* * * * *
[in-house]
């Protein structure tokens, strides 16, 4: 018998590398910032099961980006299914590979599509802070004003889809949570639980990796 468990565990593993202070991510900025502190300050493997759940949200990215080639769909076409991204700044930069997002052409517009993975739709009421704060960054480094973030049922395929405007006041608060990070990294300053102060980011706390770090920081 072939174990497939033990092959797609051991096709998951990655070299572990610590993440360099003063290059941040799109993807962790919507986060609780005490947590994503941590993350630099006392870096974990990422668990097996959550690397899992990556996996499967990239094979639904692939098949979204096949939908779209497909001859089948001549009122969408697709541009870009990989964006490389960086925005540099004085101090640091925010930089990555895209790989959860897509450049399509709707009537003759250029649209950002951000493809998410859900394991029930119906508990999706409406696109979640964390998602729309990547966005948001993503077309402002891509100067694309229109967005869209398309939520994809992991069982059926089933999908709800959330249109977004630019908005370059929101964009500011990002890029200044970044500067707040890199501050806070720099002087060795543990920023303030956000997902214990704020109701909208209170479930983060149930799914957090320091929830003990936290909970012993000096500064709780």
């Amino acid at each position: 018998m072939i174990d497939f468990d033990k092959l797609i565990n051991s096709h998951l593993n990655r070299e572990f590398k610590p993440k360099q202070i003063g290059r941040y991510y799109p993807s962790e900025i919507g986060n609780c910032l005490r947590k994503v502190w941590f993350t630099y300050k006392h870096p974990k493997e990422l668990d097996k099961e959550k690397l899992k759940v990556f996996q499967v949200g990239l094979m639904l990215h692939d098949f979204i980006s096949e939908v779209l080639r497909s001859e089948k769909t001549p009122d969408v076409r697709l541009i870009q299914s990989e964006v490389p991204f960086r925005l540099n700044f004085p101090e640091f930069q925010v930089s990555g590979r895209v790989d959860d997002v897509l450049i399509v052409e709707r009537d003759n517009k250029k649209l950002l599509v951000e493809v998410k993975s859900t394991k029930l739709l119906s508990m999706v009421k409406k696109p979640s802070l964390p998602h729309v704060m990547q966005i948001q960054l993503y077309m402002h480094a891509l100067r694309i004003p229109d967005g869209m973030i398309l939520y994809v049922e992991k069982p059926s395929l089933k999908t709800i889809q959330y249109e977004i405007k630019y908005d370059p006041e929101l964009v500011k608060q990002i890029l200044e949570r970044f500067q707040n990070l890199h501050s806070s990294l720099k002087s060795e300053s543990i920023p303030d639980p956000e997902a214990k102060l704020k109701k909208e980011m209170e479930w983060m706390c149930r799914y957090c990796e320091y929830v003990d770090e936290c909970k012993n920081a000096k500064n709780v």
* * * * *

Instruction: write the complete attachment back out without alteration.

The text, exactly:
[in-house]
């Protein structure tokens, strides 16, 4: 018998590398910032099961980006299914590979599509802070004003889809949570639980990796 468990565990593993202070991510900025502190300050493997759940949200990215080639769909076409991204700044930069997002052409517009993975739709009421704060960054480094973030049922395929405007006041608060990070990294300053102060980011706390770090920081 072939174990497939033990092959797609051991096709998951990655070299572990610590993440360099003063290059941040799109993807962790919507986060609780005490947590994503941590993350630099006392870096974990990422668990097996959550690397899992990556996996499967990239094979639904692939098949979204096949939908779209497909001859089948001549009122969408697709541009870009990989964006490389960086925005540099004085101090640091925010930089990555895209790989959860897509450049399509709707009537003759250029649209950002951000493809998410859900394991029930119906508990999706409406696109979640964390998602729309990547966005948001993503077309402002891509100067694309229109967005869209398309939520994809992991069982059926089933999908709800959330249109977004630019908005370059929101964009500011990002890029200044970044500067707040890199501050806070720099002087060795543990920023303030956000997902214990704020109701909208209170479930983060149930799914957090320091929830003990936290909970012993000096500064709780």
């Amino acid at each position: 018998m072939i174990d497939f468990d033990k092959l797609i565990n051991s096709h998951l593993n990655r070299e572990f590398k610590p993440k360099q202070i003063g290059r941040y991510y799109p993807s962790e900025i919507g986060n609780c910032l005490r947590k994503v502190w941590f993350t630099y300050k006392h870096p974990k493997e990422l668990d097996k099961e959550k690397l899992k759940v990556f996996q499967v949200g990239l094979m639904l990215h692939d098949f979204i980006s096949e939908v779209l080639r497909s001859e089948k769909t001549p009122d969408v076409r697709l541009i870009q299914s990989e964006v490389p991204f960086r925005l540099n700044f004085p101090e640091f930069q925010v930089s990555g590979r895209v790989d959860d997002v897509l450049i399509v052409e709707r009537d003759n517009k250029k649209l950002l599509v951000e493809v998410k993975s859900t394991k029930l739709l119906s508990m999706v009421k409406k696109p979640s802070l964390p998602h729309v704060m990547q966005i948001q960054l993503y077309m402002h480094a891509l100067r694309i004003p229109d967005g869209m973030i398309l939520y994809v049922e992991k069982p059926s395929l089933k999908t709800i889809q959330y249109e977004i405007k630019y908005d370059p006041e929101l964009v500011k608060q990002i890029l200044e949570r970044f500067q707040n990070l890199h501050s806070s990294l720099k002087s060795e300053s543990i920023p303030d639980p956000e997902a214990k102060l704020k109701k909208e980011m209170e479930w983060m706390c149930r799914y957090c990796e320091y929830v003990d770090e936290c909970k012993n920081a000096k500064n709780v």